A mature mid-latitude cyclone is often a merging point of 2 or more air masses. The air masses north of the mid-latitude cyclone are continental polar or maritime polar air while the air masses to the south of the mid-latitude cyclone are continental tropical and/or maritime tropical. When these air masses are advected toward and into a mid-latitude cyclone they produce what are called "conveyor belts". Since these air masses have different moisture and temperature characteristics (different densities) they advect over the top or underneath each other. The advection of different air masses underneath or over the top of each other is termed "differential advection".

Rule: The denser air mass will advect underneath the less dense air mass. This same principle applies to geology: the denser oceanic crust advects under the continental crust (albeit slow!). Also, at the same temperature, moist air will advect over the top of dry air since moist air is less dense.

Using density, continental polar air is relatively dense while maritime tropical and continental tropical are relatively less dense. Because temperature is more important than moisture content at determining density, maritime polar air is more dense than continental tropical air. Therefore, from largest to smallest density the air masses are: continental polar, maritime polar, continental/maritime tropical. Continental tropical air can be less dense than maritime tropical air although the maritime tropical air has a higher moisture content. This is because the continental tropical air generally warms to a greater temperature than maritime tropical air during the day.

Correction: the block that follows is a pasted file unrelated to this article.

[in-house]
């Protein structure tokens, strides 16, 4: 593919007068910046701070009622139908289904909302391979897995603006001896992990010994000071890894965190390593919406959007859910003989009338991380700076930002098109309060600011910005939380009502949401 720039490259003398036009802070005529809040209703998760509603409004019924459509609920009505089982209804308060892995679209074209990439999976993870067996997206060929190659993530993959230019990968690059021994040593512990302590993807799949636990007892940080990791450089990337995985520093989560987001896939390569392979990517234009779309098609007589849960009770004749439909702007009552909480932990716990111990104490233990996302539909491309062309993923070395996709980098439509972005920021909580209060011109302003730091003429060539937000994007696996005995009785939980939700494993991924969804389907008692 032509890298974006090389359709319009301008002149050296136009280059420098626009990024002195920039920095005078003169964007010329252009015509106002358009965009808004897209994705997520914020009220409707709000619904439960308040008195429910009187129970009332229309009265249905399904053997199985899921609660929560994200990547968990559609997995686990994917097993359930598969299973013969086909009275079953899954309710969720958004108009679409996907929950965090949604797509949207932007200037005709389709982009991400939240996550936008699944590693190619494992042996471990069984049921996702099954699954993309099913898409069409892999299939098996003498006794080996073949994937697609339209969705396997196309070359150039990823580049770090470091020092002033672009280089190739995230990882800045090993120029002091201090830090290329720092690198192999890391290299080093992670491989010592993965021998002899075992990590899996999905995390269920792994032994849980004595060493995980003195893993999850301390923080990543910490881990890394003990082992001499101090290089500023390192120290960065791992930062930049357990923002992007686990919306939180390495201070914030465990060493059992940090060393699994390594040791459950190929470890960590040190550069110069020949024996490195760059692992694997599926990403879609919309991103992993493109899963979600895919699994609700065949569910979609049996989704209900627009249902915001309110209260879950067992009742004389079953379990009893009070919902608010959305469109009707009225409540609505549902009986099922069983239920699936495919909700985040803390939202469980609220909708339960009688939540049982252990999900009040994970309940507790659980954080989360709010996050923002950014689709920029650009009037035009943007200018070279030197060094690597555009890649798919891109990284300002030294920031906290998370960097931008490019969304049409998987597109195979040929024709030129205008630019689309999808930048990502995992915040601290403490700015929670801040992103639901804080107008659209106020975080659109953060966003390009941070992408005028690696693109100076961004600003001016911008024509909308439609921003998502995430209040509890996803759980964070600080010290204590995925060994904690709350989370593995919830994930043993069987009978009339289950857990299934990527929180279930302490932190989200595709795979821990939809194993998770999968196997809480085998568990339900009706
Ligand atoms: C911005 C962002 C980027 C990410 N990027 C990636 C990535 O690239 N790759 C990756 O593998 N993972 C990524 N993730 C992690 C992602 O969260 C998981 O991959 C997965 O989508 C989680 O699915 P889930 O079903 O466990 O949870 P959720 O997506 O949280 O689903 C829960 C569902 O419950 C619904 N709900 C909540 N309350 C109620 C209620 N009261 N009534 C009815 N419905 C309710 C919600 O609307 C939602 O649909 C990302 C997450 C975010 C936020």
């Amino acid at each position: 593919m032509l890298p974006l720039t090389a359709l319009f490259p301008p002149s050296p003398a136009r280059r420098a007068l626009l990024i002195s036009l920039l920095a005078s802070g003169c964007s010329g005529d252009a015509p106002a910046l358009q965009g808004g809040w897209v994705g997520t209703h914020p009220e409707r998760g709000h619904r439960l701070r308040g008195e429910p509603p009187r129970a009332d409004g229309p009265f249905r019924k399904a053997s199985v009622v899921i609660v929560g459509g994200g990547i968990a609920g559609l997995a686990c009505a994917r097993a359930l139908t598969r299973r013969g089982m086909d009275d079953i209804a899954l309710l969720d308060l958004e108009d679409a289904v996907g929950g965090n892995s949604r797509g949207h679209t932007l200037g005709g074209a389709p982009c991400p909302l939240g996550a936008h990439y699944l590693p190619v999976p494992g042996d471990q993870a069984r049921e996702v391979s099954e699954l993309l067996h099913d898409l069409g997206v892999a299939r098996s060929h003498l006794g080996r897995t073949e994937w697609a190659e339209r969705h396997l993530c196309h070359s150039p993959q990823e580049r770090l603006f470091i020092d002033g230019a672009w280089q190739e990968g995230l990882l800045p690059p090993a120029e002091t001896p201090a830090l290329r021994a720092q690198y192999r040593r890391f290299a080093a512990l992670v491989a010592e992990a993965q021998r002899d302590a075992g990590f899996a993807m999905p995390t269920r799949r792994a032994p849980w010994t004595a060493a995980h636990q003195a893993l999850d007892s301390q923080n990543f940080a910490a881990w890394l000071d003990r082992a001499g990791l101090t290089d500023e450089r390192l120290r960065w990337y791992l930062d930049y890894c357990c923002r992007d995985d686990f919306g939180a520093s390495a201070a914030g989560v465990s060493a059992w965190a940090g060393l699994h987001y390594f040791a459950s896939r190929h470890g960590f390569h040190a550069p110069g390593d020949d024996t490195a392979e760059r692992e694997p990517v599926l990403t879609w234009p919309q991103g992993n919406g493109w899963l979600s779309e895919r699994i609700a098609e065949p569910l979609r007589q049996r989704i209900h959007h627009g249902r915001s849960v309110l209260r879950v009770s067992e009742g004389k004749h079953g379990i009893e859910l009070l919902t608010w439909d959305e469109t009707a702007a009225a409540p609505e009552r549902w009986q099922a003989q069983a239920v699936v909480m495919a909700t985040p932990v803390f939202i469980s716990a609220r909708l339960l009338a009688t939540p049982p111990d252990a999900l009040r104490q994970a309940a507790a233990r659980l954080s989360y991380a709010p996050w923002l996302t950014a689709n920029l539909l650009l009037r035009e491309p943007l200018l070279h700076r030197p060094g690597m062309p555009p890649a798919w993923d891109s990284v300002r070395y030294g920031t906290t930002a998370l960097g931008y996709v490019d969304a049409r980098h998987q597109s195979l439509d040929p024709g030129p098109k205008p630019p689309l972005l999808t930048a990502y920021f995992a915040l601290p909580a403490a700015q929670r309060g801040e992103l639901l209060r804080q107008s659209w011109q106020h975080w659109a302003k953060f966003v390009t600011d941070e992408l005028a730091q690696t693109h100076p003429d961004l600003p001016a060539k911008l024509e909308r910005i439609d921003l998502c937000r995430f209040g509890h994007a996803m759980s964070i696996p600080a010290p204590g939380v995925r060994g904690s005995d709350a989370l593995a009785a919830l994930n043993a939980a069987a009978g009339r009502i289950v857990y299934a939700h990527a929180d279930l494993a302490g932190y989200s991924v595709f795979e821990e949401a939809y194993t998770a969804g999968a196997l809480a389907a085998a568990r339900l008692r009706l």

As air masses merge near a mature mid-latitude cyclone, the tropical air will lift above the other air masses due to it being the least dense. Since the maritime tropical air has the most water vapor content, raising mT air will produce condensation, clouds and precipitation. The continental polar air mass is dense and wants to hug right along the earth's surface. Since this cold air mass generally wants to sink, the atmosphere becomes increasingly stable behind a cold front (termed cold air advection). A mid-latitude cyclone can also tap a continental tropical airmass. When this happens, a dryline develops. In the U.S. Plains, a dryline separates continental tropical from maritime tropical. The continental tropical air sits between the cold front and the dryline. This sector of the mid-latitude cyclone is called the dry slot.

Critical point: the position and strength of a mid-latitude cyclone will determine which air masses will be drawn toward the mid-latitude cyclone. All a forecaster has to do is look at the air masses in the immediate vicinity of a mature mid-latitude cyclone to see which air masses will be drawn into the low.

Some rules of thumb: If the warm sector of the mid-latitude cyclone does not have much moisture, precipitation will not be widespread; To have a well defined dryline in association with a U.S. midlatitude cyclone, the maturing low needs to be positioned over the central or southern high plains (in late Spring / early summer); A large temperature difference between the mT and cP air masses as they are drawn toward a midlatitude cyclone will produce a strong PBL low level jet in the warm sector and will intensify the jet stream aloft; When differential advection results in dry air being lifted over mT air, the stage is set for convective instability (thermodynamic instability).